The Leadership Podcast interviewed me. What great interviewers!

February 1, 2017 by Joshua
in Audio, Education, Entrepreneurship, Leadership, Models

The Leadership Podcast—hosted by Jan Rutherford and Jim Vaselopulos—posted their interview of me today, “What An Ivy League Degree Can’t Teach You.”

Jan and Jim have clear passions and experience for leadership and interviewing. Their questions got to the heart of what I teach, what my book, Leadership Step by Step, is about, my goals in teaching, my motivations, and the inside story.

Highly recommended!

The Leadership Podcast

Here’s their introduction and description on their page with the interview

Professor and scientist, Josh Spodek, created specific exercises that teach emotionally intelligent behaviors  

Summary & Ideas for Action

Co-hosts Jan Rutherford and Jim Vaselopulos interview Josh Spodek, an Adjunct Professor at NYU, leadership coach, workshop leader for Columbia Business School, columnist for Inc., founder of Spodek Academy, and author of Leadership Step by Step (launching February 2017). Josh talks about how academic teachings failed to prepare him for entrepreneurship, and how learning a theory is insufficient without practicing it.  They discuss the critical need for emotional intelligence, and psychological safety, and how they can be developed, and the techniques Josh uses to strengthen them.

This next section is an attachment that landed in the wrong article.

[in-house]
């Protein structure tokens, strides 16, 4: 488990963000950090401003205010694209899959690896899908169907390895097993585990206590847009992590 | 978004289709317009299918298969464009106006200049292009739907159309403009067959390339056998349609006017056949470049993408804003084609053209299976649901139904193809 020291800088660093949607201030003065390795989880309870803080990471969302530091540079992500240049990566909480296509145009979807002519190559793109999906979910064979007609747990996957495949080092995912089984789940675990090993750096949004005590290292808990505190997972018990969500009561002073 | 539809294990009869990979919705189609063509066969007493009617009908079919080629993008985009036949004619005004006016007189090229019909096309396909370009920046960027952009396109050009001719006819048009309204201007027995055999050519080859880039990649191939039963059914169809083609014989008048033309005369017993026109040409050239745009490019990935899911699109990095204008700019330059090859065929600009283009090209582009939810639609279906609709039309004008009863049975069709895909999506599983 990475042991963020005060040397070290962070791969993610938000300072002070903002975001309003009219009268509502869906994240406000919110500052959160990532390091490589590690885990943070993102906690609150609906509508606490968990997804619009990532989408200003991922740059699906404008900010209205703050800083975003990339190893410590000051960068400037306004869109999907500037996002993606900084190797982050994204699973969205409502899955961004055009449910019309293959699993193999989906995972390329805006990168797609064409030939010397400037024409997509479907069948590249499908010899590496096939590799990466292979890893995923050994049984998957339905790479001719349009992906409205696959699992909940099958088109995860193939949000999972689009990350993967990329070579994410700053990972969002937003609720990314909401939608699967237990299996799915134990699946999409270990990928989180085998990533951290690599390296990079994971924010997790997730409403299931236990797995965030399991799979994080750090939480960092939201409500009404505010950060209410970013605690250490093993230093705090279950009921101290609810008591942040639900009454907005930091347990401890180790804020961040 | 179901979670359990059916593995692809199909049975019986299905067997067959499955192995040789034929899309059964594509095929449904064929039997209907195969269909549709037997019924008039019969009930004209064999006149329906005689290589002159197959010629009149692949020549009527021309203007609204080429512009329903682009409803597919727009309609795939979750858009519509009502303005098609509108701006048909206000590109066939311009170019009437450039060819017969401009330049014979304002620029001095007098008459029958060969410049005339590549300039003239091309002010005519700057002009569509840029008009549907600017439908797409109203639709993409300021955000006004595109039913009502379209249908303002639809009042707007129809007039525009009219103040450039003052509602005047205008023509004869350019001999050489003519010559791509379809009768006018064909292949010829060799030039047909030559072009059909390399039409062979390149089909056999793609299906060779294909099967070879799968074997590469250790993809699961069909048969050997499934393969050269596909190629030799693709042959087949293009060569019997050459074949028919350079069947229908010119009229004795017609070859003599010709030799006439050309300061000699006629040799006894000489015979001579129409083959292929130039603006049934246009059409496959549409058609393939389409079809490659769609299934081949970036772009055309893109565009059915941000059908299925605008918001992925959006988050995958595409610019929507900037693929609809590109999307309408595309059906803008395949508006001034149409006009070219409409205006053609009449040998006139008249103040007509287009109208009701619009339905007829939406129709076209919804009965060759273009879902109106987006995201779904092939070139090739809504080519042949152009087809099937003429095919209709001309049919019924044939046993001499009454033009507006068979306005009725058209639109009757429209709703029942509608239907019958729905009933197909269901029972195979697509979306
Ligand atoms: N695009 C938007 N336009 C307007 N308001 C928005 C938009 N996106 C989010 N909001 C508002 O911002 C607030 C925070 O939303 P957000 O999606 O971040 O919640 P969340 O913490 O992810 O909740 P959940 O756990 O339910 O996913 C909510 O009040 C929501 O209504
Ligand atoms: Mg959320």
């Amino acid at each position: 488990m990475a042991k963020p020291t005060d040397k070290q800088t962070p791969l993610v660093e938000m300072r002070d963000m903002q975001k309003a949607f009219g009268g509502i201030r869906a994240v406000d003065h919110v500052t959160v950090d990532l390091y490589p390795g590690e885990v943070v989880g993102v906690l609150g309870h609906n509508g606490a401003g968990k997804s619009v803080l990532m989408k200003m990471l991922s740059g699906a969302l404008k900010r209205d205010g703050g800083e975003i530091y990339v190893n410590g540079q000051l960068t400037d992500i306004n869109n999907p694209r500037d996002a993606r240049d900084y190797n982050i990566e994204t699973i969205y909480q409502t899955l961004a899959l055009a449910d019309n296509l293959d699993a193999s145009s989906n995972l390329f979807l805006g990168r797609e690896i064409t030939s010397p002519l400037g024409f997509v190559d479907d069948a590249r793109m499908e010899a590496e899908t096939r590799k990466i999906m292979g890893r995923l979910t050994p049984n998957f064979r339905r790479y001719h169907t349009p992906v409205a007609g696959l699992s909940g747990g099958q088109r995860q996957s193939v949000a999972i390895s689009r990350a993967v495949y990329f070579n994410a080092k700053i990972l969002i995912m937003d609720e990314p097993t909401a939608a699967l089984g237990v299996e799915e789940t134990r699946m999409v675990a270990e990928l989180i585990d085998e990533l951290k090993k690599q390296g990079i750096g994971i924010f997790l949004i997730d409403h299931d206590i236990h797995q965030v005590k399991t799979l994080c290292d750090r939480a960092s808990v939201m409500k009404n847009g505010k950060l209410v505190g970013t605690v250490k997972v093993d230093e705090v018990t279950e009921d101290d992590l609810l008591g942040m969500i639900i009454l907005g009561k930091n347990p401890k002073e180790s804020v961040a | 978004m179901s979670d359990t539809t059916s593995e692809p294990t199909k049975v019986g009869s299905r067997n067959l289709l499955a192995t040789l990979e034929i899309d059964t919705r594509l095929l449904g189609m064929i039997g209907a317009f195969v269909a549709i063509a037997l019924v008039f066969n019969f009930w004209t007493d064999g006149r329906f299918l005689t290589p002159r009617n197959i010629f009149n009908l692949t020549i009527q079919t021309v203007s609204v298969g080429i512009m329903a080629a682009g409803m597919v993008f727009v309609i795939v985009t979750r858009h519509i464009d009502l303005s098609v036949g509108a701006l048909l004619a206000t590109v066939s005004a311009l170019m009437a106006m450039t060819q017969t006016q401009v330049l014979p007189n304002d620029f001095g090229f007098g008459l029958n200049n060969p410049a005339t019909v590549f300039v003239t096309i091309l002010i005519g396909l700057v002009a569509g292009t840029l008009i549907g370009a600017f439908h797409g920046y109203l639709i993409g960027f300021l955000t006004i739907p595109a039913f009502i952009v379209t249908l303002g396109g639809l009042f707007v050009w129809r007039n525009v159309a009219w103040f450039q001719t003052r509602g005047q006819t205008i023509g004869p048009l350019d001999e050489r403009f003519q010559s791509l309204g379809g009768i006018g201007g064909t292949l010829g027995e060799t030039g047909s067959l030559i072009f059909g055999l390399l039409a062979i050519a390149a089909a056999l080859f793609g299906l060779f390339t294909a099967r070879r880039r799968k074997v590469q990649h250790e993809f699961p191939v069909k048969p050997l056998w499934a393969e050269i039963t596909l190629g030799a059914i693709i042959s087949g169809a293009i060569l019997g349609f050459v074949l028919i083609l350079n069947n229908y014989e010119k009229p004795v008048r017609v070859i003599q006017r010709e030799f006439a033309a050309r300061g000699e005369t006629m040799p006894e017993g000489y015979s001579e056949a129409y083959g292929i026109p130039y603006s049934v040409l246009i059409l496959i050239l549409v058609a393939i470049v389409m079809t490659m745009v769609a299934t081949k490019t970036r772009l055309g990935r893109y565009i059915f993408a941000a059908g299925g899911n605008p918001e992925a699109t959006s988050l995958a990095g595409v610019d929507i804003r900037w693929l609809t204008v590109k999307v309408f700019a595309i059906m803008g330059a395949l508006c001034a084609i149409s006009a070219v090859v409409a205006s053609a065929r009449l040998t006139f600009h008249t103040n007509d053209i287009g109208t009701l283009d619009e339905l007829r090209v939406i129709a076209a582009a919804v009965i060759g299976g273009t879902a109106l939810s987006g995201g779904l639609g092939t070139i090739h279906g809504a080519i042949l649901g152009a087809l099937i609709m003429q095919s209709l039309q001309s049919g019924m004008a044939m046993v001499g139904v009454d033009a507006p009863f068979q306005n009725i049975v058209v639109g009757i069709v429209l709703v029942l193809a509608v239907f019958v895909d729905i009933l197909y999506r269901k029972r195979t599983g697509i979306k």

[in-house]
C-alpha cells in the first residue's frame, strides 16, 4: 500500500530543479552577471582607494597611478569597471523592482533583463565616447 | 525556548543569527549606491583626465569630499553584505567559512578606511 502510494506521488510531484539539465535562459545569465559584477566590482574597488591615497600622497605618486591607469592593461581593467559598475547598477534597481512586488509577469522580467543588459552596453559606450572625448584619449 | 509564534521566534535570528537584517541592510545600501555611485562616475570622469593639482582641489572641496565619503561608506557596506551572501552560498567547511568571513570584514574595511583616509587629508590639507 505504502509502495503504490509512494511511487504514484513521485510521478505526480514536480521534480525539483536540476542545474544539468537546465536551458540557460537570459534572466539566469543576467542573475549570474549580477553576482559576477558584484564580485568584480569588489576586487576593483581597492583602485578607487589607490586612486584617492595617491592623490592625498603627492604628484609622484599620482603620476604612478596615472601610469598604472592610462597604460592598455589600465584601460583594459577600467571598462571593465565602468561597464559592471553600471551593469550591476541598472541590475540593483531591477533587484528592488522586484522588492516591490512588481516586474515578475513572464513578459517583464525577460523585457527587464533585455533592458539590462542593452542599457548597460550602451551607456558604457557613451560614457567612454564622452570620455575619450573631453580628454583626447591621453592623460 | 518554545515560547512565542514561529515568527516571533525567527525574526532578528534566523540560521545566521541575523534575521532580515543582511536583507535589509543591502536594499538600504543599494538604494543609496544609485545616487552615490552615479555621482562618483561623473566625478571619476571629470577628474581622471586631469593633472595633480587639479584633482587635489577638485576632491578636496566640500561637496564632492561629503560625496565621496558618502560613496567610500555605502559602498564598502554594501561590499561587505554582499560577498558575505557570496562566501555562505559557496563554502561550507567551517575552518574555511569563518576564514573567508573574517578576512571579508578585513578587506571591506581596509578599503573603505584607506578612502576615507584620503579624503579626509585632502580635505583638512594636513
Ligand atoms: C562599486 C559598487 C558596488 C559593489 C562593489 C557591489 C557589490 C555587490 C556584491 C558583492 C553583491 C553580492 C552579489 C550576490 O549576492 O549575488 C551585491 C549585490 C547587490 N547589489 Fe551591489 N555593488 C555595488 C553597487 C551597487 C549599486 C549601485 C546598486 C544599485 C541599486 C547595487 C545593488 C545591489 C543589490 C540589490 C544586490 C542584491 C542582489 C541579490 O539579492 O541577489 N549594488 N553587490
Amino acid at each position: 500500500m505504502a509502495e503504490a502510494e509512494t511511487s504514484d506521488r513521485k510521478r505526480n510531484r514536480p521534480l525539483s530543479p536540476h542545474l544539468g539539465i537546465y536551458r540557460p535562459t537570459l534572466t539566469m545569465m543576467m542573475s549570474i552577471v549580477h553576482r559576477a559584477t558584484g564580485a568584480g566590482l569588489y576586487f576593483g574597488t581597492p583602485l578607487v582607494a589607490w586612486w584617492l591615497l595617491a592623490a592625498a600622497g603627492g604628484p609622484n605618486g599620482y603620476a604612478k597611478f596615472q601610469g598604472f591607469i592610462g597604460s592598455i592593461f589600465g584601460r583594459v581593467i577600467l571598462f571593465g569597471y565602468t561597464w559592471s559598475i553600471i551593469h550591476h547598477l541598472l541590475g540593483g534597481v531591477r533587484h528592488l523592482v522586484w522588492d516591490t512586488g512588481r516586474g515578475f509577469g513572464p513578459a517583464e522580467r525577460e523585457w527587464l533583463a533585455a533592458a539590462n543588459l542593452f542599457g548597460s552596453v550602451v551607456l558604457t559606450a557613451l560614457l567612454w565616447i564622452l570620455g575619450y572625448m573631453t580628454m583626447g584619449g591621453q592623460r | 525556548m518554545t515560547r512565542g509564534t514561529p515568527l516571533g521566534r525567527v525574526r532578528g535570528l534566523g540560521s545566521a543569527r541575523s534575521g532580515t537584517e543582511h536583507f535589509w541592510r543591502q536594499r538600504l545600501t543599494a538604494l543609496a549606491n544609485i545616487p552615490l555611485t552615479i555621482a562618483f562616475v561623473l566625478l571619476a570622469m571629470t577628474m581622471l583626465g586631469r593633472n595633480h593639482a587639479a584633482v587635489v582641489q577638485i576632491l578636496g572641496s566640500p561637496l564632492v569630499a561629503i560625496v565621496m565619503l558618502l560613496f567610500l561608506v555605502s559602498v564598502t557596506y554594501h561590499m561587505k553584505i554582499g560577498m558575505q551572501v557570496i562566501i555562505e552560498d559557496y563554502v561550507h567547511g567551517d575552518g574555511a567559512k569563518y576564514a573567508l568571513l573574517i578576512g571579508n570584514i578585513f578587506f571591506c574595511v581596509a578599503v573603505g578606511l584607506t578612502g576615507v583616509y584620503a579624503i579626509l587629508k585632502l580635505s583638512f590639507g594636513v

Listen in to learn more about leadership practices, releasing passion, changing beliefs, and nurturing teams.

Key Takeaways

[2:59] Josh is concerned that academic education is emotionally and socially passive. At Ivy League schools, Josh learned was intellectually challenged, but he was not taught socially and emotionally. Josh had trouble working with others when he founded his first company. His leadership was ineffective during the recession, and investors forced him out as CEO.

[10:34] Reading books, and learning theory, but not learning how to practice the theory, you might as well read about weights, but not actually lifting weights. Josh wanted a place to teach leadership. For Spodek Academy, Josh researched fields that show leadership, to learn from their techniques. He created exercises, tested and refined them, to teach sensitivity to others’ emotions.